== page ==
A dacha is a summer house at the Russian countryside. The Russian custom to have a summer house originated in the first years after the construction of Saint Petersburg. The word дача [dacha] comes from the verb дать [dat'], which means to give. Czar Peter the Great (1672-1725) gave pieces of land in the countryside to highly ranked officials to build a villa. By doing so, he bound his people to himself and he could extend his new city at the same time.
Until the end of the twentieth century the dacha was a coveted, but also uncomfortable possession. Living on the dacha was associated by the authorities with doing nothing and with the unproductive use of land. According to the communist ideology free time should be spent to the advancement of the socialist society and the personal development to become a good citizen. But, like in many other situations, faithful officials, military officers and writers could enjoy it fully.
The atmosphere in a dacha during the Stalin era is extremely well depicted in the movie Утомлённые солнцем [Utomlyonnye Solntsem], also known as Burnt By The Sun or as Soleil Trompeur. The film has been made by director Nikita Sergeevich Mikhalkov in 1994, and plays almost entirely in and around a dacha in 1936.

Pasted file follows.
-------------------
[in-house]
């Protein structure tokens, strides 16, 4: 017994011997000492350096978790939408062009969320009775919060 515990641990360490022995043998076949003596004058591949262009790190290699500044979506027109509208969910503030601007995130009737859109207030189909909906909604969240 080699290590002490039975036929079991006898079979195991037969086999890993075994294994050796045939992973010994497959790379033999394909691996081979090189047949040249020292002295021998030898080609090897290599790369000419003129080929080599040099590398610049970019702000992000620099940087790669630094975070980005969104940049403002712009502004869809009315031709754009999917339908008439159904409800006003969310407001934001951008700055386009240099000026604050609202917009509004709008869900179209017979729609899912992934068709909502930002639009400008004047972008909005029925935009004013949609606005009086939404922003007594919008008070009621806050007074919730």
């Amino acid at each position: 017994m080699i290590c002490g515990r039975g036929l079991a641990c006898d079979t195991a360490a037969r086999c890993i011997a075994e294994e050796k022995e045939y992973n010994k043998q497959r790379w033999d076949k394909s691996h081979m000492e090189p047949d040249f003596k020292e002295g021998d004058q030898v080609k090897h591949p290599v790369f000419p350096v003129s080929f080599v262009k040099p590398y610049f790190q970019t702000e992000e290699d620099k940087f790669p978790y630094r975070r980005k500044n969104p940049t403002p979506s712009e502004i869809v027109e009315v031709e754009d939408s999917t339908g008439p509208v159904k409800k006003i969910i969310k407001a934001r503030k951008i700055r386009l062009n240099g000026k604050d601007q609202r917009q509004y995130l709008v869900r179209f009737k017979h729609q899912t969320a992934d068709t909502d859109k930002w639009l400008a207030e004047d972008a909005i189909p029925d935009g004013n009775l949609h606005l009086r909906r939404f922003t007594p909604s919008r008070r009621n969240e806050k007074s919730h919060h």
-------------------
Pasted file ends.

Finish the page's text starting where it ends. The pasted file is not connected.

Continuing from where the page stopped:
Mstislav Lavrovich is a parody to Vsevolod Vitalyevich Vishnevsky (1900-1951), novellist and playwright and rabid rival of Bulgakov. He prevented that Bulgakov's pieces Бег [Beg] or The Flight and Мольер [Molière] could be performed at the Moscow Art Theatre MKhAT.
I don't know (yet) if there exists a real prototype for the writer Zheldybin, Berlioz' assistant in Massolit, summoned by telephone from his sick wife's side.
This charleston written by Vincent Youmans (1898-1946), and which Bulgakov loved very much, appears three times in the novel. Follow the link you can read more about it, listen to it, or to watch the Griboedov jazz band playing it.
The famous Griboedov jazz band
With this jazz band, Bulgakov was referring to the ensemble Московские ребята [Moskovskiye rebyata] or Moscow Friends, also known as the Aleksandr Tsfasman jazz band. Aleksandr Tsfasman (1906-1971) played a major role in the development of popular music in the Soviet Union since the mid-20s. In 1923, he became head of the music department of the Griboedov Drama Studio in Moscow.
In 1926, Tsfasman with his band recorded the very first jazz album in the Soviet Union with the song Hallelujah, mentioned in the previous paragraph, and he also played regularly at the restaurant Casino at the Triumfalnaya Square, at only a few steps from Bolshaya Sadovaya ulitsa No. 10.
One Karsky shashlik
«One Karsky shashlik! Two Zubrovkas! Home-style tripe!» a voice commands through a megaphone while the jazz band plays «Halleluja». At first, I had not planned to write an annotation about this order, until I noticed that different dishes are ordered in the Dutch, English and French translations of The Master and Margarita - and that they don't correspond to Bulgakov’s text. Have a look: